Adventures in Culture and Travel

30 September, 2012

Amsterdam | So High You Can't Move

Some of my favorite things was dinner with friends, and
Anne Franks house. 
 Amsterdam, the home of near-naked women standing in a bath of red light, coffee shops that sell marijuana laced brownies, and joints to anyone trying to escape reality. Vegas has nothing on Amsterdam. Welcome to the true Sin City. It's a place so high on life, you'll find yourself at some point during your visit sitting upon the city's pavement, head leaned back against the facade, smoke pouring out of the nearby door, wondering where and who you are.

It's a vibrant, wonderful city that whispers in English from every nook and cranny, often better than most southern accented Americans do. It's quite an odd phenomenon having spent the last six weeks in Brussels. Amsterdam is filled with gluttony that ranges from the New York hot-dog, to native Netherlandish food. One night we were greeted by a singing Italian man as we ate dinner just outside the red-light district, the next we ate from a curbside cafe as the smells and sounds of Amsterdam fell upon our table.

One thing I didn't enjoy was the pervert on the
Tram trying to bump and grind with me.
However I don't really want to blog the Fodor's guide to Amsterdam, I'm here to blog my experiences in my own way, and hopefully presents a true perspective of my visits abroad. In the case of Amsterdam, I can say I loved the city intensely the moment I laid my eyes on it. There in the train as we, a group of about twenty students from Vesalius College arrived at the train station, we could barely contain ourselves as we would soon embark upon a day of learning. I'm of course being sarcastic. What a cruel joke upon students to take them to the Disneyland of the Netherlands and make them see churches and paintings. The paintings are (obviously) in this city for a reason, and I really don't think they were ever meant to be seen sober (especially Van Gogh.). It was apparent by the first art museum that the matter of obtaining mood altering drugs was a priority for some students, now turned secret agents, and who snuck down a blind alley, running three blocks and back, covered in cake crumbs and avoiding detection by Madam Delsemme.

Whiting out (known as a "whitey") occurs
 when the blood pressure of an individual drops
 to such a point that they become incapacitated,
 unresponsive, and come in and out of
 consciousness.  Typically this is a result of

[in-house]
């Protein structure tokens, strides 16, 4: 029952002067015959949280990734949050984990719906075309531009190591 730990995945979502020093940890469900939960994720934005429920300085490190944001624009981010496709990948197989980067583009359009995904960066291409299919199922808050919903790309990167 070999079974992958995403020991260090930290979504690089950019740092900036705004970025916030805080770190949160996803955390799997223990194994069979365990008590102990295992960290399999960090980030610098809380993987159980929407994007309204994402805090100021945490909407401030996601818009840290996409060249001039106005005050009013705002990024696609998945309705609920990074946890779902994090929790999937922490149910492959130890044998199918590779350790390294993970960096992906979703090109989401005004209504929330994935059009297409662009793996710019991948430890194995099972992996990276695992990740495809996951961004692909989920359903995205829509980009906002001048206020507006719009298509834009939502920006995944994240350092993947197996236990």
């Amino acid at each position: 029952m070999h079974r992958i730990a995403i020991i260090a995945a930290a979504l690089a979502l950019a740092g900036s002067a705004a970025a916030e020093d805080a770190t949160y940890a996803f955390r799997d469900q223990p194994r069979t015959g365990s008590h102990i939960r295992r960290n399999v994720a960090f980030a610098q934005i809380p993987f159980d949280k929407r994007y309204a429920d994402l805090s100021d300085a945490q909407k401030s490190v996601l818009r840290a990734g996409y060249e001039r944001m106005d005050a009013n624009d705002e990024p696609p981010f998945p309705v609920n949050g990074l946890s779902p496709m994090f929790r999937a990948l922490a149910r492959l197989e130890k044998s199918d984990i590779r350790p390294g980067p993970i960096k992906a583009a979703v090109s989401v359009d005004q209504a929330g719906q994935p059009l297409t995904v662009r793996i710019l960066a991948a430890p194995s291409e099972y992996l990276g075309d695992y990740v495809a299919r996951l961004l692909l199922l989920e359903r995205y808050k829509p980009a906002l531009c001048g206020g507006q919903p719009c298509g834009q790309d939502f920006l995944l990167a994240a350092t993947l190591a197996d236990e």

dehydration (likely from our walking),
drinking, and/or other factors. 
By the end of the day our official school duties of paying attention were left behind as we departed the corner of a robust, busty woman inside her little glass box, and as Madam (which we affectionately call her) released us from the bonds of academia with the final warning: "be safe". We all made our way to a local bar where a series of events occurred after a single beer that no one expected or hoped for. It was as if someone had taken a highlight reel for the next few hours and had cut it into a million pieces, spliced it back together in the wrong order, and stuck a few extra scenes with police, paramedics, and a world of hurt and embarrassment for one. What was really remarkable for me that evening was the fact that these twenty students, all from different parts of the world, different backgrounds and upbringings, came together and cared for someone who they didn't know just two months ago. That's a beautiful thing, something that will leave you moved by humanity's kindness in our weakest hours.

Which brings me to my point. Of anything that was taught and learned on this day in Amsterdam, I'm certain that this particular evening in question will be the one we remember in twenty years. One which I suspect that despite the unpleasantness at the time will be looked upon fondly in our memories. Not because it was wild or crazy, but because in that one single moment, eighteen people came together with deep empathy and aided someone in need.  If only we can remember to do that the rest of our lives then I'd say that it was a lesson worth learning.